Returning to the scene of their biggest title win – the YONEX All England – and winning it after a year of not playing any international event, Hiroyuki Endo and Yuta Watanabe showed that no rust had crept in to dull the fine edge of their weapons. With just over three months to go for Tokyo 2020, the Japanese men’s doubles pair will be frontline contenders for gold.
Their path to the title in Birmingham this March was smooth, winning their first four matches in straight games. And even though Endo/Watanabe dropped a game in the final against compatriots Takeshi Kamura/Keigo Sonoda, they decimated their opponents in the final game, achieving the first title defence by a non-Indonesian men’s doubles pair since 1988.
“We won the final last year, but we haven’t been able to play since then so we didn’t feel like we had a better chance than our opponents,” said Endo, who revealed that the title was a birthday gift for his son. “So we went into the match as challengers and took it point by point. We didn’t feel we had an advantage.”
What make this pair so hard to beat? No less a pair than Marcus Fernaldi Gideon and Kevin Sanjaya Sukamuljo have run aground six times in eight matches against the Japanese – all losses coming in the last six matches. The most peculiar of these was a 21-3 hiding that the Indonesians got in the final of the Badminton Asia Championships 2019.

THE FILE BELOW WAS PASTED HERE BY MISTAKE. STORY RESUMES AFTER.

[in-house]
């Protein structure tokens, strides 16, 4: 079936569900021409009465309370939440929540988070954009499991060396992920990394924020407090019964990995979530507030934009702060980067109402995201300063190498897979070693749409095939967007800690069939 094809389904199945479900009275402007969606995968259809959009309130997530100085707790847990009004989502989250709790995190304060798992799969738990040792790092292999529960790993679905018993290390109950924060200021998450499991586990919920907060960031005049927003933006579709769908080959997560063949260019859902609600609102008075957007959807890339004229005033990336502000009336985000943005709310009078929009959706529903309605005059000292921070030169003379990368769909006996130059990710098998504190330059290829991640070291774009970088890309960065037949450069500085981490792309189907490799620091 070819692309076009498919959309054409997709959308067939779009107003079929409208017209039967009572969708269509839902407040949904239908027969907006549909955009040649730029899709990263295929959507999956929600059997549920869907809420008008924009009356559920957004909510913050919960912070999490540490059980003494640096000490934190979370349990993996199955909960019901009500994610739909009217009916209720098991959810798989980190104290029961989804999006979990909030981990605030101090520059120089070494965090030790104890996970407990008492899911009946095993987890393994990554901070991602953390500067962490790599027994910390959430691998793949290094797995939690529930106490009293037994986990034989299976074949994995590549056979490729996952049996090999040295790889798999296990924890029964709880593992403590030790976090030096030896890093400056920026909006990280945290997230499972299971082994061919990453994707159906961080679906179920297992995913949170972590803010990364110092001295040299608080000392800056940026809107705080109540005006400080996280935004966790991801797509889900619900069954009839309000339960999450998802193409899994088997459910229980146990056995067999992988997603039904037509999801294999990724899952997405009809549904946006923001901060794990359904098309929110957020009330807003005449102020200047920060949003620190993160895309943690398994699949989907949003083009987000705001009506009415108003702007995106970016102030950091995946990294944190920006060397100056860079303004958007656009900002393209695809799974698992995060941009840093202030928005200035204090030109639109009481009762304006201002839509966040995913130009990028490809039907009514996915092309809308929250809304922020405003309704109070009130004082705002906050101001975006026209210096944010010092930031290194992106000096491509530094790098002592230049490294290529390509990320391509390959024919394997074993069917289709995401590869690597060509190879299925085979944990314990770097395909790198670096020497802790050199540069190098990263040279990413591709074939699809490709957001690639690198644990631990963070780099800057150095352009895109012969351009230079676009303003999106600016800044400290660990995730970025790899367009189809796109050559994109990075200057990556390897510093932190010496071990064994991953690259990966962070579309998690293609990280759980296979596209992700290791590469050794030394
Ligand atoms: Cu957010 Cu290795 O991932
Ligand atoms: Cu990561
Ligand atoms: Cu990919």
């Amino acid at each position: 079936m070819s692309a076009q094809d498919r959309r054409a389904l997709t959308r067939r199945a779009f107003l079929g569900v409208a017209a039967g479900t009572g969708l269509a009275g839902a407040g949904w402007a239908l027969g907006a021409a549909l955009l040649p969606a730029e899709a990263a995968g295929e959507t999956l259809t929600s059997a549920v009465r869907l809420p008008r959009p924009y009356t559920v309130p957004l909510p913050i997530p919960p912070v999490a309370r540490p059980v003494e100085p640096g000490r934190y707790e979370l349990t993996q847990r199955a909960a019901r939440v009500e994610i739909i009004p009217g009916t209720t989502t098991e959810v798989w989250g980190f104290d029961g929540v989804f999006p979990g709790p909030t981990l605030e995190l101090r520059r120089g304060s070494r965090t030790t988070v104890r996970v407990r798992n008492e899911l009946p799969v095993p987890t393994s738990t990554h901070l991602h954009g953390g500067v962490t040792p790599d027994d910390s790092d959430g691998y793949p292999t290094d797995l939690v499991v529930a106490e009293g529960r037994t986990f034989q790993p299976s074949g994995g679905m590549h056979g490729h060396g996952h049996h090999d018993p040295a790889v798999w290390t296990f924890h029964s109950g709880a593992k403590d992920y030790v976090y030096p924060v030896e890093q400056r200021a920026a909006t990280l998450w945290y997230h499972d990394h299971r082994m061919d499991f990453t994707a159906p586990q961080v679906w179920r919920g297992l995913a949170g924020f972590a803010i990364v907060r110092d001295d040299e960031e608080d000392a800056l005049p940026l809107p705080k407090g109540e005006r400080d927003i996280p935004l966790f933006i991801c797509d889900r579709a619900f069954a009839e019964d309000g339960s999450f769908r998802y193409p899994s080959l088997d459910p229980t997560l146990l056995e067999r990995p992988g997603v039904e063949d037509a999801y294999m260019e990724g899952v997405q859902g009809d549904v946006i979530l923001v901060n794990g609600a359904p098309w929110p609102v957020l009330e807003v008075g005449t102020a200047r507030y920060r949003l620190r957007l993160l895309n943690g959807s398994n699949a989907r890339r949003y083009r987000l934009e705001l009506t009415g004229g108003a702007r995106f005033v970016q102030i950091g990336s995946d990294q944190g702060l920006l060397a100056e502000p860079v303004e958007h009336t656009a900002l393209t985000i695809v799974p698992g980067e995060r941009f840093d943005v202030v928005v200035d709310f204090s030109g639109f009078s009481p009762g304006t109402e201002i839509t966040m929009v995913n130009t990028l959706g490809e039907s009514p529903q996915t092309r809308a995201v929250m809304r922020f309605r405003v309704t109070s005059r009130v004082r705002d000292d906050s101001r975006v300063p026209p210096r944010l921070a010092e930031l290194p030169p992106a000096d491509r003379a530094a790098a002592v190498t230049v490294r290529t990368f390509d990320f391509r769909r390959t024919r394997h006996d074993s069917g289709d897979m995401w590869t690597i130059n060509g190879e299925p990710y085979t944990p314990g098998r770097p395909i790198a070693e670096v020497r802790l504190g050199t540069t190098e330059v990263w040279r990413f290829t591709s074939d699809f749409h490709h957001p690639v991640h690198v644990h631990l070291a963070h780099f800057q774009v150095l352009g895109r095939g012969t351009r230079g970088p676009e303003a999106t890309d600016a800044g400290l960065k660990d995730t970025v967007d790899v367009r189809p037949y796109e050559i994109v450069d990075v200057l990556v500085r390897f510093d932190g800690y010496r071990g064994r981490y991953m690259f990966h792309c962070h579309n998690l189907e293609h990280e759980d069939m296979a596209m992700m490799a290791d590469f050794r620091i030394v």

The Japanese pair’s assets are their extraordinary defence that can frustrate the most tenacious of opponents; the rotational flexibility of Endo and Watanabe, who can switch roles and positions on court; Watanabe’s unique angles as a wristy left-hander, and Endo’s unflappable presence.
After their semifinal loss in the semifinals of the All England, Denmark’s Jeppe Bay and Lasse MØlhede commented on how difficult it was to break through the Japanese defence.
“We knew in this game there would be a lot of long rallies, they have a very strong defence so every time we came forward they just pushed us back again,” said MØlhede.
Endo’s second All England title in two years was testament to how far the 34-year-old has come with his younger partner, for previously he couldn’t break the title jinx in three finals with his then-partner Kenichi Hayakawa.
Endo and Watanabe will next be seen in action at the YONEX-SUNRISE India Open (11 to 16 May 2021), and it will be interesting to see how well the others hold up against the wonderful skills of the Japanese.